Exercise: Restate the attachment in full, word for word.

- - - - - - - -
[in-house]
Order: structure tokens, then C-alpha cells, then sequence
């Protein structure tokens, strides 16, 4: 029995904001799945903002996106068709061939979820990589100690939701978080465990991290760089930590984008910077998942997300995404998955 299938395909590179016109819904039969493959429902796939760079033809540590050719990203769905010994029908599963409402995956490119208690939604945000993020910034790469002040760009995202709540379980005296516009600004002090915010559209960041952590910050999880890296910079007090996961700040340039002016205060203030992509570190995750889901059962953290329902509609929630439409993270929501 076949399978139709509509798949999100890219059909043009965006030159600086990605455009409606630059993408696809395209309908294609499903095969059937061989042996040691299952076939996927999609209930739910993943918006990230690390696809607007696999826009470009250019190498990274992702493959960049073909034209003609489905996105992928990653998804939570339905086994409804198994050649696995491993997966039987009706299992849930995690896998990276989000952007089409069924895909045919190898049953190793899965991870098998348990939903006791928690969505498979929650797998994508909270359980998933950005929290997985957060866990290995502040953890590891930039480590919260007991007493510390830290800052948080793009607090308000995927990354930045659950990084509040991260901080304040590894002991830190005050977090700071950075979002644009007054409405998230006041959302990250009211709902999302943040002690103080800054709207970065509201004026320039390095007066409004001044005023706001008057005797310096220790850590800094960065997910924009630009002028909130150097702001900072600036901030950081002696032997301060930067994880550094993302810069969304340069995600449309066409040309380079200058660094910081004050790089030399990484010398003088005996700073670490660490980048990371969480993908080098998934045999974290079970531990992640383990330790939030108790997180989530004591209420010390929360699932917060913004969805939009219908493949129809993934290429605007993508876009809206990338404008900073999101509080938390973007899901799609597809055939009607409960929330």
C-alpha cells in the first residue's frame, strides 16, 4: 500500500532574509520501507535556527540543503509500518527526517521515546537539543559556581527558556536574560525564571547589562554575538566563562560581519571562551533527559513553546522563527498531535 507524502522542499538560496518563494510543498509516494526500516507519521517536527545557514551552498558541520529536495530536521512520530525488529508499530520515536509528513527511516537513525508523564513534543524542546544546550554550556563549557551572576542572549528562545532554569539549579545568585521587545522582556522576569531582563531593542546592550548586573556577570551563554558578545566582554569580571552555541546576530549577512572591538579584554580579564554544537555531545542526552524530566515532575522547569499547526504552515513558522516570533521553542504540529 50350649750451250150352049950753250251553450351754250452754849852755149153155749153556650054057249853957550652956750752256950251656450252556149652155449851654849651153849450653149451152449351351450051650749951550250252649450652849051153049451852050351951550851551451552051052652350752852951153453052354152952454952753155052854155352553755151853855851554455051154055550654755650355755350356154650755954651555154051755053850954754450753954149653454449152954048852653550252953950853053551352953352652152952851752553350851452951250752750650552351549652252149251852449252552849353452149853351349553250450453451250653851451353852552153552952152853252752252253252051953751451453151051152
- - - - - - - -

[in-house]
Order: structure tokens, then C-alpha cells, then sequence
């Protein structure tokens, strides 16, 4: 029995904001799945903002996106068709061939979820990589100690939701978080465990991290760089930590984008910077998942997300995404998955 299938395909590179016109819904039969493959429902796939760079033809540590050719990203769905010994029908599963409402995956490119208690939604945000993020910034790469002040760009995202709540379980005296516009600004002090915010559209960041952590910050999880890296910079007090996961700040340039002016205060203030992509570190995750889901059962953290329902509609929630439409993270929501 076949399978139709509509798949999100890219059909043009965006030159600086990605455009409606630059993408696809395209309908294609499903095969059937061989042996040691299952076939996927999609209930739910993943918006990230690390696809607007696999826009470009250019190498990274992702493959960049073909034209003609489905996105992928990653998804939570339905086994409804198994050649696995491993997966039987009706299992849930995690896998990276989000952007089409069924895909045919190898049953190793899965991870098998348990939903006791928690969505498979929650797998994508909270359980998933950005929290997985957060866990290995502040953890590891930039480590919260007991007493510390830290800052948080793009607090308000995927990354930045659950990084509040991260901080304040590894002991830190005050977090700071950075979002644009007054409405998230006041959302990250009211709902999302943040002690103080800054709207970065509201004026320039390095007066409004001044005023706001008057005797310096220790850590800094960065997910924009630009002028909130150097702001900072600036901030950081002696032997301060930067994880550094993302810069969304340069995600449309066409040309380079200058660094910081004050790089030399990484010398003088005996700073670490660490980048990371969480993908080098998934045999974290079970531990992640383990330790939030108790997180989530004591209420010390929360699932917060913004969805939009219908493949129809993934290429605007993508876009809206990338404008900073999101509080938390973007899901799609597809055939009607409960929330």
C-alpha cells in the first residue's frame, strides 16, 4: 500500500532574509520501507535556527540543503509500518527526517521515546537539543559556581527558556536574560525564571547589562554575538566563562560581519571562551533527559513553546522563527498531535 507524502522542499538560496518563494510543498509516494526500516507519521517536527545557514551552498558541520529536495530536521512520530525488529508499530520515536509528513527511516537513525508523564513534543524542546544546550554550556563549557551572576542572549528562545532554569539549579545568585521587545522582556522576569531582563531593542546592550548586573556577570551563554558578545566582554569580571552555541546576530549577512572591538579584554580579564554544537555531545542526552524530566515532575522547569499547526504552515513558522516570533521553542504540529 50350649750451250150352049950753250251553450351754250452754849852755149153155749153556650054057249853957550652956750752256950251656450252556149652155449851654849651153849450653149451152449351351450051650749951550250252649450652849051153049451852050351951550851551451552051052652350752852951153453052354152952454952753155052854155352553755151853855851554455051154055550654755650355755350356154650755954651555154051755053850954754450753954149653454449152954048852653550252953950853053551352953352652152952851752553350851452951250752750650552351549652252149251852449252552849353452149853351349553250450453451250653851451353852552153552952152853252752252253252051953751451453151051152